Poppe: Past and present engineers for the city of Austin have been great advocates and have assisted our efforts in gaining awareness of and support for our flood mitigation efforts at the state legislature. We have also been wonderfully represented by the staff and leaders of the Cedar River Watershed District, who provide exceptional testimony in the district and in St. Paul. It has been my privilege to host House legislators who serve on the capital investment committees every year when they come here on tour. Mower County officials have ably and willingly addressed the bridge and road needs and helped us seek funding to expand our recreational trails system. There is no doubt our region has benefitted from the collaboration between state and local elected and appointed officials. We also benefit from the strong support of the Hormel Foundation.
Supporting the bonding bill is always a high priority for our district. We generally receive some benefit (some years it is greater than others). I anticipate having the opportunity to vote in support of another bonding bill when we reconvene in mid-August. It is my hope we have settled enough outlying issues so the bill will meet the necessary 60% threshold for passage (at least six Republicans must vote with all of the DFL House members).
Mueller: First, providing roads, bridges and clean water infrastructure is a core function of government and an appropriate use of our tax dollars. Infrastructure provides avenues of commerce and a means to stay healthy. Quality infrastructure is even more important when one takes agriculture needs into account. These provisions should be funded through current auto-related revenue. It is important that we target how taxes are spent so that they are used in the most effective way rather than waste money on projects that are cost-ineffective, like the light rail boondoggles.
Second, the fact that a bonding bill has not been passed yet is a perfect example of why we need fresh voices in St. Paul. Funds are being held up in political gamesmanship. I believe critical infrastructure should not be a partisan game. Sending the same people back to St. Paul will only continue this dysfunction. I hope to represent the region, not just political parties and interest groups.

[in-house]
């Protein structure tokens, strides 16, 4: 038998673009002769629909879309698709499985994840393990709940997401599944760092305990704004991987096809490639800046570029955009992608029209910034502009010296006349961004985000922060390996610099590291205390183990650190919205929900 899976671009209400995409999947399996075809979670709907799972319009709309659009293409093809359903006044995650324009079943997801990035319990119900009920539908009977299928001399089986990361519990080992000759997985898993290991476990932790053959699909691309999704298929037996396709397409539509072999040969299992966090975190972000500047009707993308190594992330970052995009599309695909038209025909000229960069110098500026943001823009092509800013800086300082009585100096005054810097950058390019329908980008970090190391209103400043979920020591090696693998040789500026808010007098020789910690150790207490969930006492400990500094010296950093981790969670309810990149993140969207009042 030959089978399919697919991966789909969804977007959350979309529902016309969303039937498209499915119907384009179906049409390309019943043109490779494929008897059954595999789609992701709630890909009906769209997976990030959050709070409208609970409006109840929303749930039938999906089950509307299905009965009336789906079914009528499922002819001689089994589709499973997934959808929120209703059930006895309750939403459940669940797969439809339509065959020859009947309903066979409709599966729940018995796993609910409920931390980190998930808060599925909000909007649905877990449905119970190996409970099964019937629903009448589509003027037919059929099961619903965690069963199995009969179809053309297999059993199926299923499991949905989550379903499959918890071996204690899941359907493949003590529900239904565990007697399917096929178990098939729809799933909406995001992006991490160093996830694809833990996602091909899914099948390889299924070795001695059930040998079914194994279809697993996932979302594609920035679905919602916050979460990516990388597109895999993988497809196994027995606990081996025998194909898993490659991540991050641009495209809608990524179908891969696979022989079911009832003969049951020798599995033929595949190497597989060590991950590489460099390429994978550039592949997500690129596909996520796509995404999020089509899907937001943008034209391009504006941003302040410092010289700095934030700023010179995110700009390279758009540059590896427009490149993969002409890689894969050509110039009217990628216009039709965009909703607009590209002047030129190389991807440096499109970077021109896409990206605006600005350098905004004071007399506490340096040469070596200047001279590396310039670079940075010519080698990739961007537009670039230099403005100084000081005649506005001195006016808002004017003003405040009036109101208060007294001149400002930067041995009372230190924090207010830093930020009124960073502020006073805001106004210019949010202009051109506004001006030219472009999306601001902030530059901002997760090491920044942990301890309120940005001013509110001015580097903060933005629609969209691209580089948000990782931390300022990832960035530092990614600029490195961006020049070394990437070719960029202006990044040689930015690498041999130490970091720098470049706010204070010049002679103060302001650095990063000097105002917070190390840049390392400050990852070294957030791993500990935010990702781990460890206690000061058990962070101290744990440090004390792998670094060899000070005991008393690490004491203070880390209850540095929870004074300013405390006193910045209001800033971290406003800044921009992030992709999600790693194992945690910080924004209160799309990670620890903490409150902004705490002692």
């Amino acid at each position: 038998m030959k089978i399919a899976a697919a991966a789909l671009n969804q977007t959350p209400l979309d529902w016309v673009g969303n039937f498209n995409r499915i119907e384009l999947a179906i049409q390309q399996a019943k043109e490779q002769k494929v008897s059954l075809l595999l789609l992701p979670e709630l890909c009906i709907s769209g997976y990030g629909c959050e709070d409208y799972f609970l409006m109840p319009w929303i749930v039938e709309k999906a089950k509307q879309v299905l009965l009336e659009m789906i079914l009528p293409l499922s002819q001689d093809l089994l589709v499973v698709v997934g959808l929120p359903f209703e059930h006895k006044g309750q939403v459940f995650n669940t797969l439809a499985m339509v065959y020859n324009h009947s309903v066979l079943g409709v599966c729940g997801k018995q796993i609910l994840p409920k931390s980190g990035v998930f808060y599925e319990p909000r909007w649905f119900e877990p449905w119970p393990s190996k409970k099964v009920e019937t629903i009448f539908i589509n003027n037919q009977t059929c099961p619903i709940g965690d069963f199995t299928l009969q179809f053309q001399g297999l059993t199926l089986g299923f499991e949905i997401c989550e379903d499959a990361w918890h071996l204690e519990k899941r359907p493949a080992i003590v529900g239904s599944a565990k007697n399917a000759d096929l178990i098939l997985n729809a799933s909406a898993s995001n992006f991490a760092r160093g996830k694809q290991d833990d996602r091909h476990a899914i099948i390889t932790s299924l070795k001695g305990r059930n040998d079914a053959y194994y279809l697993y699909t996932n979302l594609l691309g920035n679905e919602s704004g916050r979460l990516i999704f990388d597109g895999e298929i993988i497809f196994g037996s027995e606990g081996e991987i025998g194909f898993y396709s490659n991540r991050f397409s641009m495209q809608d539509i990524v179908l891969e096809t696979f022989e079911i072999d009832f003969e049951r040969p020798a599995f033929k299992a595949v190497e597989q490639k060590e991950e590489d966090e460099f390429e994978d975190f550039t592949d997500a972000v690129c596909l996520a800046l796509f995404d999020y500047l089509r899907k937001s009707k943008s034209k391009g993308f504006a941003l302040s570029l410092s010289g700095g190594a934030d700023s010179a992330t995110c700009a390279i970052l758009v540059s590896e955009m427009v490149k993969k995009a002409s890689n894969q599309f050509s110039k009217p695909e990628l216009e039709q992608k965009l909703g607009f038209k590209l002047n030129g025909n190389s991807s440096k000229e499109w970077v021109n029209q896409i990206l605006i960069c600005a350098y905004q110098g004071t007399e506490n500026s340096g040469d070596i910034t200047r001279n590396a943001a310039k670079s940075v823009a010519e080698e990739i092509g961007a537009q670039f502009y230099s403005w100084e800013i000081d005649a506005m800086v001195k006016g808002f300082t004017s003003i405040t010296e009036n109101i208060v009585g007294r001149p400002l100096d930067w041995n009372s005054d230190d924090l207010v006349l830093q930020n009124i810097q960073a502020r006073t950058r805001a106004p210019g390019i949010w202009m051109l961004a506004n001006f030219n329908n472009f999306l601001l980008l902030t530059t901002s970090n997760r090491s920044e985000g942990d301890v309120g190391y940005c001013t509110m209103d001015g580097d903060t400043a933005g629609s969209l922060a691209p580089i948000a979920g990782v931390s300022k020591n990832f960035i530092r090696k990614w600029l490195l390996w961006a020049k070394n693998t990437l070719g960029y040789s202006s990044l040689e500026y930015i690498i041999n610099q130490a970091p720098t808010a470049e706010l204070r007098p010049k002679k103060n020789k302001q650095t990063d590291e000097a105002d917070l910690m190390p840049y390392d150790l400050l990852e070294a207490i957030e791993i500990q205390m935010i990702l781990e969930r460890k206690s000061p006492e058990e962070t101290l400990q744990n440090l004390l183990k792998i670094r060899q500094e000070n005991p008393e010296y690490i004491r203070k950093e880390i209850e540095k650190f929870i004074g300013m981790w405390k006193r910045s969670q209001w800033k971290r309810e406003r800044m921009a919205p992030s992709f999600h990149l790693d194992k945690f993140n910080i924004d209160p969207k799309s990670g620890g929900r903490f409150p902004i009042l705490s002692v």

Should the state invest in a border-to-border broadband program? Why or why not?
Poppe: Yes. Border-to-border broadband is necessary in our technologically advanced world. Farmers, business owners, students, teachers, all need to have the ability to communicate and submit data and information. When there are remote areas of the state not currently served with high-speed internet, that leads to a disadvantage not easily overcome. The need for B2B broadband is much the same today as the expansion of rural electrification was in the 1930s.
Mueller: Internet access in rural communities is essential. Families without internet access are disadvantaged because people bank online, learn online and work online. Access to the internet has become part of our standard of living; however, government solutions to the rural internet access problem will be expensive and soon obsolete. We should enable legislation to encourage competition because regulations make it extremely difficult to allow startup companies. Allowing community ideas and competition can bring solutions that are state of the art and cost effective.
One idea I heard about was of people coming together to form co-ops around a smaller network tower. The state government could emulate the program that electrified rural America through grants and access to low-cost loans to these local co-ops. The free market will continue to find innovative solutions that will be more cost effective.